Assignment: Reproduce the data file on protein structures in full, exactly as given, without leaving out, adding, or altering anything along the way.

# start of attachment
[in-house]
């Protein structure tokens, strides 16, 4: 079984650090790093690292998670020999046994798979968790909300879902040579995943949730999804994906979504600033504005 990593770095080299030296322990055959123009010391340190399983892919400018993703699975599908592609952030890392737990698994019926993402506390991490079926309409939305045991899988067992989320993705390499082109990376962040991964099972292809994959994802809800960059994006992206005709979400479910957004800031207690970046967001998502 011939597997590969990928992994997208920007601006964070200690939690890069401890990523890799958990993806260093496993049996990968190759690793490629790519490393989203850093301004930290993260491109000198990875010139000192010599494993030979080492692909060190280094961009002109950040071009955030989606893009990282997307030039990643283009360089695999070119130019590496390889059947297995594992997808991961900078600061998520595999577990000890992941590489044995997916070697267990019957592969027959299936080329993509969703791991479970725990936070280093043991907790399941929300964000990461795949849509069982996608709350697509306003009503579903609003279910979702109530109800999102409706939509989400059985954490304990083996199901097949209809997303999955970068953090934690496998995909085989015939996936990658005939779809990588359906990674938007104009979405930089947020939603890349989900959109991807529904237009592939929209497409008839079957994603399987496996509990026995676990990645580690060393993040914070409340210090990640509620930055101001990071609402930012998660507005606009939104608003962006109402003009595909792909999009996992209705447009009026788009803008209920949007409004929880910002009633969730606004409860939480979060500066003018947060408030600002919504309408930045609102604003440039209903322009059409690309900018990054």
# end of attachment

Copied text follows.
[in-house]
């Protein structure tokens, strides 16, 4: 079984650090790093690292998670020999046994798979968790909300879902040579995943949730999804994906979504600033504005 990593770095080299030296322990055959123009010391340190399983892919400018993703699975599908592609952030890392737990698994019926993402506390991490079926309409939305045991899988067992989320993705390499082109990376962040991964099972292809994959994802809800960059994006992206005709979400479910957004800031207690970046967001998502 011939597997590969990928992994997208920007601006964070200690939690890069401890990523890799958990993806260093496993049996990968190759690793490629790519490393989203850093301004930290993260491109000198990875010139000192010599494993030979080492692909060190280094961009002109950040071009955030989606893009990282997307030039990643283009360089695999070119130019590496390889059947297995594992997808991961900078600061998520595999577990000890992941590489044995997916070697267990019957592969027959299936080329993509969703791991479970725990936070280093043991907790399941929300964000990461795949849509069982996608709350697509306003009503579903609003279910979702109530109800999102409706939509989400059985954490304990083996199901097949209809997303999955970068953090934690496998995909085989015939996936990658005939779809990588359906990674938007104009979405930089947020939603890349989900959109991807529904237009592939929209497409008839079957994603399987496996509990026995676990990645580690060393993040914070409340210090990640509620930055101001990071609402930012998660507005606009939104608003962006109402003009595909792909999009996992209705447009009026788009803008209920949007409004929880910002009633969730606004409860939480979060500066003018947060408030600002919504309408930045609102604003440039209903322009059409690309900018990054």